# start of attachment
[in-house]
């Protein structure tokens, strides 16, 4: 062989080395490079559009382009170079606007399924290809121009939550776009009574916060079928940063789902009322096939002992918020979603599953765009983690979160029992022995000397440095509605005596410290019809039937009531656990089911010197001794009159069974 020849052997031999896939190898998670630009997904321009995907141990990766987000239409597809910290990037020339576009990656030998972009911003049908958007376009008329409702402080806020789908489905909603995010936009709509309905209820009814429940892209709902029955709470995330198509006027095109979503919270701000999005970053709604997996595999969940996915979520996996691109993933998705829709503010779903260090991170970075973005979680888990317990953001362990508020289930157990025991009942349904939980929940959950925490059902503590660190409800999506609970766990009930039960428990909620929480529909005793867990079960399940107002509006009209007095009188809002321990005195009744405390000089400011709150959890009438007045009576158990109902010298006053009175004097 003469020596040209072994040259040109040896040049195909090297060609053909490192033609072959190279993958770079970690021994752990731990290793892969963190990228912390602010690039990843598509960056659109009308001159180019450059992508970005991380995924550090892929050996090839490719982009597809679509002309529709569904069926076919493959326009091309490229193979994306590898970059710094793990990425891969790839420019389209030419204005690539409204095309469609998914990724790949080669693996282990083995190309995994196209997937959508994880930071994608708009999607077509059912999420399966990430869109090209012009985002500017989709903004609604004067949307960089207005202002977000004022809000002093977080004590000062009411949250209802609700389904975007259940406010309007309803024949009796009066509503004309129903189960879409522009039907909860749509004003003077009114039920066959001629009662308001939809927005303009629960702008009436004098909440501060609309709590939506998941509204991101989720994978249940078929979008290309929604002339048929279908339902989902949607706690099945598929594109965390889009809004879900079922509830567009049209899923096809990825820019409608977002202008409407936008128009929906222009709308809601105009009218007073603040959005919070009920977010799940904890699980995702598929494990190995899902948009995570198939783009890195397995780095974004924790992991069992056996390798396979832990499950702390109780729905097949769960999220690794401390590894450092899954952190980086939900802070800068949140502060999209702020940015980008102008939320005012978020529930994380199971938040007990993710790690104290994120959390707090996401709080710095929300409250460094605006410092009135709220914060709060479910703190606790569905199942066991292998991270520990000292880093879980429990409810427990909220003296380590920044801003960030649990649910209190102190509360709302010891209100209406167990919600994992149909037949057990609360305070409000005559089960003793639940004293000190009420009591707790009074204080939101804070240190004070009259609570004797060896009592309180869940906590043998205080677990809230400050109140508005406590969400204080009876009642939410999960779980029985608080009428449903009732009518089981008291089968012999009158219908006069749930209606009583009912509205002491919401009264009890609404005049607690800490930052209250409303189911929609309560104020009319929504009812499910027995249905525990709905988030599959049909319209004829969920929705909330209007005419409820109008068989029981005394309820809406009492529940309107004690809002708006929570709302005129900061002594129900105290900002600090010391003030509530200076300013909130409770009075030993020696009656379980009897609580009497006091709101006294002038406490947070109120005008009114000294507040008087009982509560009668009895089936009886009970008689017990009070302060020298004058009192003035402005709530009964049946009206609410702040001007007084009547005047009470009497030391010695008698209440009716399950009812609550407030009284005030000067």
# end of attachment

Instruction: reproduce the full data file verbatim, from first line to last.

[in-house]
């Protein structure tokens, strides 16, 4: 062989080395490079559009382009170079606007399924290809121009939550776009009574916060079928940063789902009322096939002992918020979603599953765009983690979160029992022995000397440095509605005596410290019809039937009531656990089911010197001794009159069974 020849052997031999896939190898998670630009997904321009995907141990990766987000239409597809910290990037020339576009990656030998972009911003049908958007376009008329409702402080806020789908489905909603995010936009709509309905209820009814429940892209709902029955709470995330198509006027095109979503919270701000999005970053709604997996595999969940996915979520996996691109993933998705829709503010779903260090991170970075973005979680888990317990953001362990508020289930157990025991009942349904939980929940959950925490059902503590660190409800999506609970766990009930039960428990909620929480529909005793867990079960399940107002509006009209007095009188809002321990005195009744405390000089400011709150959890009438007045009576158990109902010298006053009175004097 003469020596040209072994040259040109040896040049195909090297060609053909490192033609072959190279993958770079970690021994752990731990290793892969963190990228912390602010690039990843598509960056659109009308001159180019450059992508970005991380995924550090892929050996090839490719982009597809679509002309529709569904069926076919493959326009091309490229193979994306590898970059710094793990990425891969790839420019389209030419204005690539409204095309469609998914990724790949080669693996282990083995190309995994196209997937959508994880930071994608708009999607077509059912999420399966990430869109090209012009985002500017989709903004609604004067949307960089207005202002977000004022809000002093977080004590000062009411949250209802609700389904975007259940406010309007309803024949009796009066509503004309129903189960879409522009039907909860749509004003003077009114039920066959001629009662308001939809927005303009629960702008009436004098909440501060609309709590939506998941509204991101989720994978249940078929979008290309929604002339048929279908339902989902949607706690099945598929594109965390889009809004879900079922509830567009049209899923096809990825820019409608977002202008409407936008128009929906222009709308809601105009009218007073603040959005919070009920977010799940904890699980995702598929494990190995899902948009995570198939783009890195397995780095974004924790992991069992056996390798396979832990499950702390109780729905097949769960999220690794401390590894450092899954952190980086939900802070800068949140502060999209702020940015980008102008939320005012978020529930994380199971938040007990993710790690104290994120959390707090996401709080710095929300409250460094605006410092009135709220914060709060479910703190606790569905199942066991292998991270520990000292880093879980429990409810427990909220003296380590920044801003960030649990649910209190102190509360709302010891209100209406167990919600994992149909037949057990609360305070409000005559089960003793639940004293000190009420009591707790009074204080939101804070240190004070009259609570004797060896009592309180869940906590043998205080677990809230400050109140508005406590969400204080009876009642939410999960779980029985608080009428449903009732009518089981008291089968012999009158219908006069749930209606009583009912509205002491919401009264009890609404005049607690800490930052209250409303189911929609309560104020009319929504009812499910027995249905525990709905988030599959049909319209004829969920929705909330209007005419409820109008068989029981005394309820809406009492529940309107004690809002708006929570709302005129900061002594129900105290900002600090010391003030509530200076300013909130409770009075030993020696009656379980009897609580009497006091709101006294002038406490947070109120005008009114000294507040008087009982509560009668009895089936009886009970008689017990009070302060020298004058009192003035402005709530009964049946009206609410702040001007007084009547005047009470009497030391010695008698209440009716399950009812609550407030009284005030000067």